Naples is undoubtedly the most devoted city to the history and cult of cribs: indeed a 1025 document already reported about a church of Santa Maria ad praesepe (now lost) and again in 1324 a ‘chapel of the nativity scene at Di Alagni residence’ was mentioned as existing in the nearby Amalfi.
In 15th century the first “figurarum sculptores” appeared; they realized sacred representations in Napoli’s churches and chapels. The most important are those by Pietro and Giovanni Alemanno brothers placed on the cribs in San Giovanni in Carbonara, in San Domenico Maggiore, in Sant’Egidio and Santa Chiara. Those are full size wooden polichrome statues, catched in a hieratic attitude of intense religiousness, placed before a painted background.
Around the middle of 16th century, the modern presepio rose, thanks to San Gaetano da Thiene who, in 1530, manufactured a crib made of wooden statues and dressed accordingly to the period in the oratory of Santa Maria della Stelletta at Ospedale degli Incurabili. During the following centuries, the painted background was replaced by landscapes in relief depicting the panorama of Naples. The figures, as well, were more and more reduced in dimensions, up to the realization of the first crib with movable figures, realized by the Scolopi fathers in 1627.
The Neapolitan crib golden century was certainly the 18th, a time when Naples became a ‘European capital’. Naples itself was responsible for the ‘secularization’ of the presepe, taking it away from the Church monopoly and fusing the deep and faithful religiosity with the epistemological and existential fervor of the new-born Enlightenment, with everyday realism, with the then dominant theatricality, with the wonder and delight of the late Baroque, with the attention to detail and the archaeological discoveries at Herculaneum and Pompei.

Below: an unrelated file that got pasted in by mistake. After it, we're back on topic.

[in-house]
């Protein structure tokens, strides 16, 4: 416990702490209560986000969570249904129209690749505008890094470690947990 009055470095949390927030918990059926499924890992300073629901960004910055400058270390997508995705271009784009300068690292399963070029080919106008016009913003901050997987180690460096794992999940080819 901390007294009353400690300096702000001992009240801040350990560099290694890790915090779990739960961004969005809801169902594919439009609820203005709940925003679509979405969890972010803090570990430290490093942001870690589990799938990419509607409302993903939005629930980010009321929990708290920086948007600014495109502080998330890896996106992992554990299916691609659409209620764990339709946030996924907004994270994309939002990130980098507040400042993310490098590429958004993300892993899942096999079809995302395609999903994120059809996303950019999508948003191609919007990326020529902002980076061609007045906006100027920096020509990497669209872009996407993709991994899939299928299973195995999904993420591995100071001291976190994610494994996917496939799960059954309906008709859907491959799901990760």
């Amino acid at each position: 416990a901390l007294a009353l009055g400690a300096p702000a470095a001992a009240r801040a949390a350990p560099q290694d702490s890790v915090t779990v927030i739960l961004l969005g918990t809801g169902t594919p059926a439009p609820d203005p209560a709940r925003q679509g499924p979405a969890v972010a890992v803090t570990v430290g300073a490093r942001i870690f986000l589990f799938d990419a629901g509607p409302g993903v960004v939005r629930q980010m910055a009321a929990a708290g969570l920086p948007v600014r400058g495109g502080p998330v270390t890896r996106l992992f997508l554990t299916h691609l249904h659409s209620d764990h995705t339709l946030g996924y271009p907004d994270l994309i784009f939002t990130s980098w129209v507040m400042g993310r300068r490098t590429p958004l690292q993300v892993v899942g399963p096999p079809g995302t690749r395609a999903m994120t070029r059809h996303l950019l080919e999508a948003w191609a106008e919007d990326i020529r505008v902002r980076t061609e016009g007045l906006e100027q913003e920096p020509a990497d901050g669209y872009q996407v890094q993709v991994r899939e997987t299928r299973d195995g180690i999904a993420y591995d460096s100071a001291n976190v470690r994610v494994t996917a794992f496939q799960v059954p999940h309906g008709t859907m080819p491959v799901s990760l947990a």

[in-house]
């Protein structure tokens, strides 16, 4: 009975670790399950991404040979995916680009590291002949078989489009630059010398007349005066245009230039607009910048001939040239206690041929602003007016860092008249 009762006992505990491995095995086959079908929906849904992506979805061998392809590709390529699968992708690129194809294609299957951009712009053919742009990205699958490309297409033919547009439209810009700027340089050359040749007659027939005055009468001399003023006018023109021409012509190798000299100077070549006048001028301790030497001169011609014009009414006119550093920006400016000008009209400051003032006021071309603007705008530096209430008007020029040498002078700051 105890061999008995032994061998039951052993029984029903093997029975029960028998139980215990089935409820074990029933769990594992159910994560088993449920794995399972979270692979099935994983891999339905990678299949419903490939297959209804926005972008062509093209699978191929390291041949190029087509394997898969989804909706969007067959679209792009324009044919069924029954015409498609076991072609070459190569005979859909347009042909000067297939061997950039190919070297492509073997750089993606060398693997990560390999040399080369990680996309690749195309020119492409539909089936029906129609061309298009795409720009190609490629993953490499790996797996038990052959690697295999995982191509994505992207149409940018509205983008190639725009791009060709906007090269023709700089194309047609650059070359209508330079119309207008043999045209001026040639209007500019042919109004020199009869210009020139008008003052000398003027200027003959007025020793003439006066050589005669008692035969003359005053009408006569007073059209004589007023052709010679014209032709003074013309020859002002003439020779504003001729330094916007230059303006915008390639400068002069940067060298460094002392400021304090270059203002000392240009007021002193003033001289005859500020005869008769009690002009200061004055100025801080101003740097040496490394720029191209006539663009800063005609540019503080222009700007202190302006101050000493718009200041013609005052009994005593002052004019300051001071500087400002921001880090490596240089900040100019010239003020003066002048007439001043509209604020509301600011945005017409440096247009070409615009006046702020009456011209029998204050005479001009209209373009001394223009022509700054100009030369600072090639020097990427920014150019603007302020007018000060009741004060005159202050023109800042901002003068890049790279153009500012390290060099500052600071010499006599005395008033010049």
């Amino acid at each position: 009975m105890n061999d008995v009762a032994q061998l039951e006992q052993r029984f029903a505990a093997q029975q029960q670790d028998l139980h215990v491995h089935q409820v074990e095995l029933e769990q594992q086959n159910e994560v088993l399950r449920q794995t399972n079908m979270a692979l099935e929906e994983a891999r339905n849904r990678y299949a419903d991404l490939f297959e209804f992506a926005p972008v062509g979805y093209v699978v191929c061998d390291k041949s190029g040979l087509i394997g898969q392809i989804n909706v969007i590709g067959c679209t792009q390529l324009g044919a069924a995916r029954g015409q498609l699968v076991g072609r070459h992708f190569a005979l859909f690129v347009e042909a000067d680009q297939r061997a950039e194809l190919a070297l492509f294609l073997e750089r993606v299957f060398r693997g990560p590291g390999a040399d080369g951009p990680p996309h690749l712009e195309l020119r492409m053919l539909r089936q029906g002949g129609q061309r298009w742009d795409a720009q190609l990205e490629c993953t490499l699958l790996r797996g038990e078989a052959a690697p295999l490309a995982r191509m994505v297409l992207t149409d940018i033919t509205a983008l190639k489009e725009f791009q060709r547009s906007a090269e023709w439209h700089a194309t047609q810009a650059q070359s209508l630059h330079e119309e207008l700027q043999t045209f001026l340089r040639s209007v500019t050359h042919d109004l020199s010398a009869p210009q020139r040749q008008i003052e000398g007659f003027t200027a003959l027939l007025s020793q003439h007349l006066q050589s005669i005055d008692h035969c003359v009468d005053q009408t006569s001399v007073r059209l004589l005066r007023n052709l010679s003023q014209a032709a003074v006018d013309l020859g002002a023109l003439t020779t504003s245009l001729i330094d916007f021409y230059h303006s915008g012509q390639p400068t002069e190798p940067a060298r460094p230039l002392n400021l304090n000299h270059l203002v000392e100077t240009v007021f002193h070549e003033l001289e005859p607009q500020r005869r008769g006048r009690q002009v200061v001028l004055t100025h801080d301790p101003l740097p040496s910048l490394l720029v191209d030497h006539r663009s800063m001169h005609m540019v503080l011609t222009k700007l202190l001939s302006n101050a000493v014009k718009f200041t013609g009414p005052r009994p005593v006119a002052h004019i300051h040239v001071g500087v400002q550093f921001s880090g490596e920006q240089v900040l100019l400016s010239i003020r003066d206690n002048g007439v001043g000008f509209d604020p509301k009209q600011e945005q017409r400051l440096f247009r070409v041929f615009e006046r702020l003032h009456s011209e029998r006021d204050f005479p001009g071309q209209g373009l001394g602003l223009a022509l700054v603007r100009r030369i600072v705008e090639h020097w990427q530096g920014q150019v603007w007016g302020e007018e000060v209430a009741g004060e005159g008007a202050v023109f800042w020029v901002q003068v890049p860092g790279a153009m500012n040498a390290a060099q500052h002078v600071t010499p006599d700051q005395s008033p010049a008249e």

Naples took hold of the crib “as if to say that Christ was not born elsewhere or in a distant time, but here and now on this land and among its people“. And here is the Neapolitan crib, religiously sacred but also “secular and profane, cultured and worldly”, “we could say courteous to differentiate it from the old church nativity scene“.
In Naples the preparation of the crib begins on November 30th, in conjunction with the novena all’Immacolata (prayers to the Virgin Mary) and should be finished on December 8th. What makes suggestive analysis of such a unique art form, after almost three centuries, “is the interweaving of a number of constituent elements and motifs that refer not only to art history but to the human history as well, since in the Neapolitan crib the theme of the Nativity follows the historical and political evolution of the human society of the time, letting us know about the habits, customs, opinions and inclinations of the inhabitants of the city of Naples, mixing joy to sadness, the profane to the sacred, the mischief to devotion, severity to the most whimsical buffoonery “.
It could not be otherwise: the simple description of the Sacred event could be just of a little inspiration for such a creative and talentous population of Naples, full of sacred and religious respect, who would not dare to alter nor manipulate except with delicate interventions in the setting, in the attitudes and vestiture . But everything else not! On everything else the Vesuvian creativity has taken over with a ” progressive Neapolitanization of the crib by determining a process of growing production of locations, through the proliferation of scenes of everyday life, of paintings of local spirit “ almost overshadowing everything else, as if to ” deflect’ the attention due to the Mystery that, moreover, was also relegated to limited spaces and far from the visual fireworks of the ‘entire composition’ .
To understand what the crib was in ‘700 in Naples, just read the countless documents written by writers, poets and authors of the time, like the German poet transplanted in Copenhagen, a friend of Goethe, Friederike Brunwho claimed: “in the great cribs there are three main moments of the dramatic idyll, the first is the silent and lonely maternal joy in the hut, shared only with the good foster father and the devoted animals of the barn, while on the ruins of the ancient temple which houses the stable) the choirs of angels and the jubilant bright star rise up! The second is the arrival of the candid and pure pastors offering simple gifts like eggs, young doves, etc. The third is the light scene of the arrival of the holy kings and the offering of gifts to the radiant divine child. I noticed these three main moments in one of the richest of these Christmas theaters represented in separate rooms while the spaces in-between were deliciously filled: in part with the appearance of the singing angels and shepherds and partly with the procession of the holy Kings. Incredibly beautiful was the night scene with the shepherds. They aroused among their flocks of sheep, rams and goats, momentarily afraid, for the splendor of the heavenly people and the Gloria in Excelsis Deo!